Jakarta. Indonesia must implement policies aimed at diversifying its staple foods and increasing fruit and vegetable consumption to ensure the right to food for all, a United Nations representative said.
Data compiled by the Ministry of Agriculture shows that Indonesia will consume an estimated 33.8 million metric tons of rice this year, compared with 30.65 million tons in 2017. Average rice consumption amounted to almost 150 kilograms per person last year, which is higher than in other major rice producing countries, such as China and India.
Former Trade Minister Gita Wirjawan previously voiced concern over Indonesian rice consumption and suggested that people eat less of the cereal grain.
"If we can reduce rice consumption to only 100 kilograms per person per year, we can save 10 million tons of rice, which will result in a rice surplus of 10 million tons by 2014," Gita said during the Jakarta Food Security Summit in 2012.
While Indonesia has been trying to become rice self-sufficient through technological innovations and improved irrigation methods, the country still has to import approximately 3 million tons rice per annum from neighboring countries such as Thailand and Vietnam to satisfy domestic demand.
According to Hilal Elver, UN special rapporteur on the right to food, the government did not consider regional cultural differences when it decided to make rice the staple food across the archipelago.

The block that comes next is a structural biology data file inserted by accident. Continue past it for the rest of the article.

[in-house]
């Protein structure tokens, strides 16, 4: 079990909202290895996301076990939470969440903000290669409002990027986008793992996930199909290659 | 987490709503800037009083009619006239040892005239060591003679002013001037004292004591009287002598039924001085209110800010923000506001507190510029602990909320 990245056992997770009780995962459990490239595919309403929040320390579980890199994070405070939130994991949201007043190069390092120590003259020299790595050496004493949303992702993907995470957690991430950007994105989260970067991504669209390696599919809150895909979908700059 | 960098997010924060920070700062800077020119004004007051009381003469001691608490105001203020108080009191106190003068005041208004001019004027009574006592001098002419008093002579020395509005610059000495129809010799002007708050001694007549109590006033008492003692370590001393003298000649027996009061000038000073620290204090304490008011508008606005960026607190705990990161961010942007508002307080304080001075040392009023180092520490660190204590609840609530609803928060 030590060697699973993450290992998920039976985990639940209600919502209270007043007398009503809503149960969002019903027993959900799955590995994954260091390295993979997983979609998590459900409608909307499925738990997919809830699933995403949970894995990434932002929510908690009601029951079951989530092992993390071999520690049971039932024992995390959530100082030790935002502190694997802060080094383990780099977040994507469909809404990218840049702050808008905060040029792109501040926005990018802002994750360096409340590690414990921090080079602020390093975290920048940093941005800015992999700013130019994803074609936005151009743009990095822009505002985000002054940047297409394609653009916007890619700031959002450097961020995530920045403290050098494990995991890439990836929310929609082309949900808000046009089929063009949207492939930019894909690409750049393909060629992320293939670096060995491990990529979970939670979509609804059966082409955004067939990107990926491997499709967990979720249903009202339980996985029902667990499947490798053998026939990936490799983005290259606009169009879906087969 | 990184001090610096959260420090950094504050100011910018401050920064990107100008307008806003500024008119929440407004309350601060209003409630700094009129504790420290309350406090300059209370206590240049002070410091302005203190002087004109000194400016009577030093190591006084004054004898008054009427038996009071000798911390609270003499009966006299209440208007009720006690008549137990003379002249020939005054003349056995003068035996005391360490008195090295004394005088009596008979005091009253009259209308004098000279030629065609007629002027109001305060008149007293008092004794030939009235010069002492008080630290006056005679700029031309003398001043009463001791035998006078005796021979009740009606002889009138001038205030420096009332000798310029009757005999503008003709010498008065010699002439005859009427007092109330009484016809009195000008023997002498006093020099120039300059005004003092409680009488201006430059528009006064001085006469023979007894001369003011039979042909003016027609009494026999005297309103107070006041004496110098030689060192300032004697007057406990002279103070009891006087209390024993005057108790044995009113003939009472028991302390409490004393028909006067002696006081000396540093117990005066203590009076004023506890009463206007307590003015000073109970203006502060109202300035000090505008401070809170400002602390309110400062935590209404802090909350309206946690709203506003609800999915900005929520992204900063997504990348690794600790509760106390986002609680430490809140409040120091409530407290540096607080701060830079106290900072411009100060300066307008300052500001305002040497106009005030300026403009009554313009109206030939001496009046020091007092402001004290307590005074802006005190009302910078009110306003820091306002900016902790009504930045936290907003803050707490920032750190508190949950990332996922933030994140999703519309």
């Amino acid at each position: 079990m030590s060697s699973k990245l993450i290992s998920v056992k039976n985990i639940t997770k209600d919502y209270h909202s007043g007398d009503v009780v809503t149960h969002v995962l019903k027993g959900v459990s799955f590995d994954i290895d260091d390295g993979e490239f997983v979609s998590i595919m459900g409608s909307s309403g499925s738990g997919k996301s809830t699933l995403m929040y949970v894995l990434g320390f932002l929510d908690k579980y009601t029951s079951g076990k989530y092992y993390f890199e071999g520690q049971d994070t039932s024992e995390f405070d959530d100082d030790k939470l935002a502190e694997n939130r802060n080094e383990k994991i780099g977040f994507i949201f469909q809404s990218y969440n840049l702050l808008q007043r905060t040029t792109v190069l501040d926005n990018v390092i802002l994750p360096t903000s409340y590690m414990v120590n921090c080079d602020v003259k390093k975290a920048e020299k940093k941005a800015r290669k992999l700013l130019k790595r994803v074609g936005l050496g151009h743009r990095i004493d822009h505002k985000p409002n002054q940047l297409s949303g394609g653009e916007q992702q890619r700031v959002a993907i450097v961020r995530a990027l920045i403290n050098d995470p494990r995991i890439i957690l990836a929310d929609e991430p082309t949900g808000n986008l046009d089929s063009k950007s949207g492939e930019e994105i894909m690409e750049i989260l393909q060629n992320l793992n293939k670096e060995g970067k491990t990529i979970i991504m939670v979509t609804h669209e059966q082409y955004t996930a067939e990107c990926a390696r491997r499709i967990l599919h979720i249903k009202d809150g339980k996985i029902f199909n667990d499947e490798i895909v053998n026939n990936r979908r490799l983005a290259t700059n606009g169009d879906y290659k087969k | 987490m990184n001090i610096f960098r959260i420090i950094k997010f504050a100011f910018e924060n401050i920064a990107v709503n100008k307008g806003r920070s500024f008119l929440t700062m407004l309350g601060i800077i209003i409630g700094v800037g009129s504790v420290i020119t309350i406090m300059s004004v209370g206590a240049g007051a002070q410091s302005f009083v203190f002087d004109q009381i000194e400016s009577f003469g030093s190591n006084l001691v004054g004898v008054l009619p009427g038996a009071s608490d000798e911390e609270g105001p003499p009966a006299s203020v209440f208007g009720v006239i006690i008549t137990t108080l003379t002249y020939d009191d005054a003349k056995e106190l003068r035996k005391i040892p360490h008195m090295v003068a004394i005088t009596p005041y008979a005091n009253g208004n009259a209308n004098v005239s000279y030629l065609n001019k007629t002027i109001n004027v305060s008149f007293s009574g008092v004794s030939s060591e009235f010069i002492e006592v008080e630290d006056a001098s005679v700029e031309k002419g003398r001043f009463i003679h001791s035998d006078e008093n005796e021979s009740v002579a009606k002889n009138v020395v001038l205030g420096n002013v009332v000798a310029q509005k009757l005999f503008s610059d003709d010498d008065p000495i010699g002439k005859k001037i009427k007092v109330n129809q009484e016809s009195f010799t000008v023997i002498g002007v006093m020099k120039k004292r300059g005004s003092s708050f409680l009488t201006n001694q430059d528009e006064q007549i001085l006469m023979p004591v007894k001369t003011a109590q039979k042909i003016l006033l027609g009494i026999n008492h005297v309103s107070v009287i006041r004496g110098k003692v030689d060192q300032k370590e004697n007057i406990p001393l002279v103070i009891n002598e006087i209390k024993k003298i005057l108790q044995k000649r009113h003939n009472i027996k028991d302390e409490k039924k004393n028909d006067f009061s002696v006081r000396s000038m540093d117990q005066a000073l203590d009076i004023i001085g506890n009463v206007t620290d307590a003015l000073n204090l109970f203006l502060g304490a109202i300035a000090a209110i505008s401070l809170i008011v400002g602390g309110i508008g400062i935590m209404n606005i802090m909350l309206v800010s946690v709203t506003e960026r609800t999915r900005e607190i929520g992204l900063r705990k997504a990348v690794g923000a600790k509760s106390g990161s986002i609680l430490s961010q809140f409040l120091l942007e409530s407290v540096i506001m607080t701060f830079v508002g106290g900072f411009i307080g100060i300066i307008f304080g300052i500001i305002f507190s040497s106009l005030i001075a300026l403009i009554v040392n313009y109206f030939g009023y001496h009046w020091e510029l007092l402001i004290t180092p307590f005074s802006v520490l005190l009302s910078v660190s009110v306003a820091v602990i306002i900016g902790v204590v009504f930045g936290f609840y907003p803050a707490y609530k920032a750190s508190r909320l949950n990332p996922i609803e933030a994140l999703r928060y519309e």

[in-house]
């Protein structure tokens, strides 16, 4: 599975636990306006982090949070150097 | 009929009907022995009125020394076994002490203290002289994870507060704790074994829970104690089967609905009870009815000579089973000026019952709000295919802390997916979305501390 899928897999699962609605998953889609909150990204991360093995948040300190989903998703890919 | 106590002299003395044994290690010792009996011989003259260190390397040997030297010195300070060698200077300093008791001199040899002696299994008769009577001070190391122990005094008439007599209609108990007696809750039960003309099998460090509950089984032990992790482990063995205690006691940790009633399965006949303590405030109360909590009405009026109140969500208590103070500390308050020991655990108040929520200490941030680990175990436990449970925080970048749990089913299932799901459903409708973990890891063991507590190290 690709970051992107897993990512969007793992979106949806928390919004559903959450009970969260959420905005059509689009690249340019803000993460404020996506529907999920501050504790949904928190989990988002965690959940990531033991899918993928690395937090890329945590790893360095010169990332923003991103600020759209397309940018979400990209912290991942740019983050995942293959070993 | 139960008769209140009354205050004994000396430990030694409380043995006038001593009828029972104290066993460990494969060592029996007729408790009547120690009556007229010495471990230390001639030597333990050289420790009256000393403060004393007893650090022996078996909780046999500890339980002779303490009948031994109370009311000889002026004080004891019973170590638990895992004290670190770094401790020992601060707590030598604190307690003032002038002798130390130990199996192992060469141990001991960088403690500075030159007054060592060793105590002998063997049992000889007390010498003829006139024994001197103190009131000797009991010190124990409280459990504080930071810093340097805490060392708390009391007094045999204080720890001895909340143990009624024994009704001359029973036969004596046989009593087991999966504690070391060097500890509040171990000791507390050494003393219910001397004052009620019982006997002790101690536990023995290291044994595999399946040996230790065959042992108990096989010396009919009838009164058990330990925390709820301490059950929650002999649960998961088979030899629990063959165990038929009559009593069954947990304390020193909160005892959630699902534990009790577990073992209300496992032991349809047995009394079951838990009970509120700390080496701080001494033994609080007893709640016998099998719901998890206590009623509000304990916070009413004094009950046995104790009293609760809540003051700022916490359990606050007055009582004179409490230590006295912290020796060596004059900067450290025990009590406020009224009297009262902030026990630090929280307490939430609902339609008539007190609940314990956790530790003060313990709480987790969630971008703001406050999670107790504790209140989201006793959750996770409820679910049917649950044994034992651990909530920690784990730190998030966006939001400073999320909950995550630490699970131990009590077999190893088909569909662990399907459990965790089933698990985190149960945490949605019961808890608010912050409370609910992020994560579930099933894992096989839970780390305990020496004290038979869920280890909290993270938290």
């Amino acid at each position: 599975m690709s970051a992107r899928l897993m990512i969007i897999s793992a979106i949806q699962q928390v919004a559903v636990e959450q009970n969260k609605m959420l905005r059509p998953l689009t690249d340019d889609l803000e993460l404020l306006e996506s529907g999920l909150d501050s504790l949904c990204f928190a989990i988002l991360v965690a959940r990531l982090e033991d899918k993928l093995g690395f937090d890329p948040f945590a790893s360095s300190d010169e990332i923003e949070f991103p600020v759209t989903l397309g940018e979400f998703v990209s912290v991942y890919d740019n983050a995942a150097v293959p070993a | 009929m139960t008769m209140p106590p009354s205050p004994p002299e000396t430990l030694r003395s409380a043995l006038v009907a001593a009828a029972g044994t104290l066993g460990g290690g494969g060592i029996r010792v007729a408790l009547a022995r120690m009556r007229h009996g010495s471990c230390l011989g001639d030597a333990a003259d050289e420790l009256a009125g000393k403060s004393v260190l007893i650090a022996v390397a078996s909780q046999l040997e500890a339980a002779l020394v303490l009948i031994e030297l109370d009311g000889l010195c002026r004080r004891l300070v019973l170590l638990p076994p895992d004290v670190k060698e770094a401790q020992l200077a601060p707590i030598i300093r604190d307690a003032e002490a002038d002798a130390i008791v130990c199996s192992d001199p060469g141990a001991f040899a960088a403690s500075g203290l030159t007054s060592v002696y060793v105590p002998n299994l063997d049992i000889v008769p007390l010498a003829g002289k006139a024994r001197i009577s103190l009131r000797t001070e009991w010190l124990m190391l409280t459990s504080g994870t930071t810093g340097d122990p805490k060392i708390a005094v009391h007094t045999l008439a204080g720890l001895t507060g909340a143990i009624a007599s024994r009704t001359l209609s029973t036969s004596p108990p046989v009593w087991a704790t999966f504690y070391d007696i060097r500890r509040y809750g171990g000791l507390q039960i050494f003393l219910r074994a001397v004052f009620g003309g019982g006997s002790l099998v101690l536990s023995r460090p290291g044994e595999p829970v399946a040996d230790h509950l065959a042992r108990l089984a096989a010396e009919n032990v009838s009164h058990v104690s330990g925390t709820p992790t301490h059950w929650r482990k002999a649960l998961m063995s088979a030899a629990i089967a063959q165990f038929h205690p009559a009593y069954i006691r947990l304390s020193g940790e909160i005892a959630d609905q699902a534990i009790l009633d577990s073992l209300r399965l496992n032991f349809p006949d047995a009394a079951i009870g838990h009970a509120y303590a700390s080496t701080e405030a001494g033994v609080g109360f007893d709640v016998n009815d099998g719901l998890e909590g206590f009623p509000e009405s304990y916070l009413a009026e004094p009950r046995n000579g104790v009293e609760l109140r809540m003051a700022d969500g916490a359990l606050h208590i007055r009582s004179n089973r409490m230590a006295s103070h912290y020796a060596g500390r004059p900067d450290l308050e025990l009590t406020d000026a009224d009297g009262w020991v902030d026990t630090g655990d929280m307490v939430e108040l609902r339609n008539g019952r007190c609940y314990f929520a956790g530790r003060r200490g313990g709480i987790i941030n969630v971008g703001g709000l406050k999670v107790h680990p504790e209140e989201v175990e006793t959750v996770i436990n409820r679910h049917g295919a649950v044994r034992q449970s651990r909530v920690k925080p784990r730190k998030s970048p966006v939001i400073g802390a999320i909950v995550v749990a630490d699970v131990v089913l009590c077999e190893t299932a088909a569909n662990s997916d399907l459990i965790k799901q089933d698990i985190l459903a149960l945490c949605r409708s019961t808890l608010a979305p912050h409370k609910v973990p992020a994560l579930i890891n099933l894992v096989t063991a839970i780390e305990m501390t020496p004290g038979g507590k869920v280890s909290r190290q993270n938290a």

"There is a need to diversify policies to limit the focus on rice… Policies developed to reduce food insecurity appear to be overly focused on rice, such as at the Merauke Integrated Food and Energy Estate," Elver told a press conference in April.
The MIFEE project, launched on 2.5 million hectares of converted land in Merauke district in Papua Province in 2011, is aimed at increasing national self-sufficiency in food crops such as rice, corn, and sugar in order to reduce import dependency.
"Considering that not all people in the country want to make rice their main staple, the government's policy in the production of staples should be more mindful of the diverse needs and preferences of communities with a variety of food traditions," Elver said.
She cited as an example rice and instant noodles distributed in communities in the eastern part of the country, where people traditionally eat sago as a staple food.
Elver was sent on a mission to engage in dialogue with food-sector stakeholders in Jakarta and other parts of the country. Her observations and recommendations will be included in a UN Human Rights Council report due in March next year.
"What strikes me the most is the irony that in a leading food-producing country, 30 percent of children have stunted growth and over 92 percent of the population eats considerably less fruit and vegetables than World Health Organization recommended levels," Elver said.
She highlighted a case in Asmat district, Papua, where 72 children died of measles and malnutrition in January, which she said "was preventable but allowed to happen."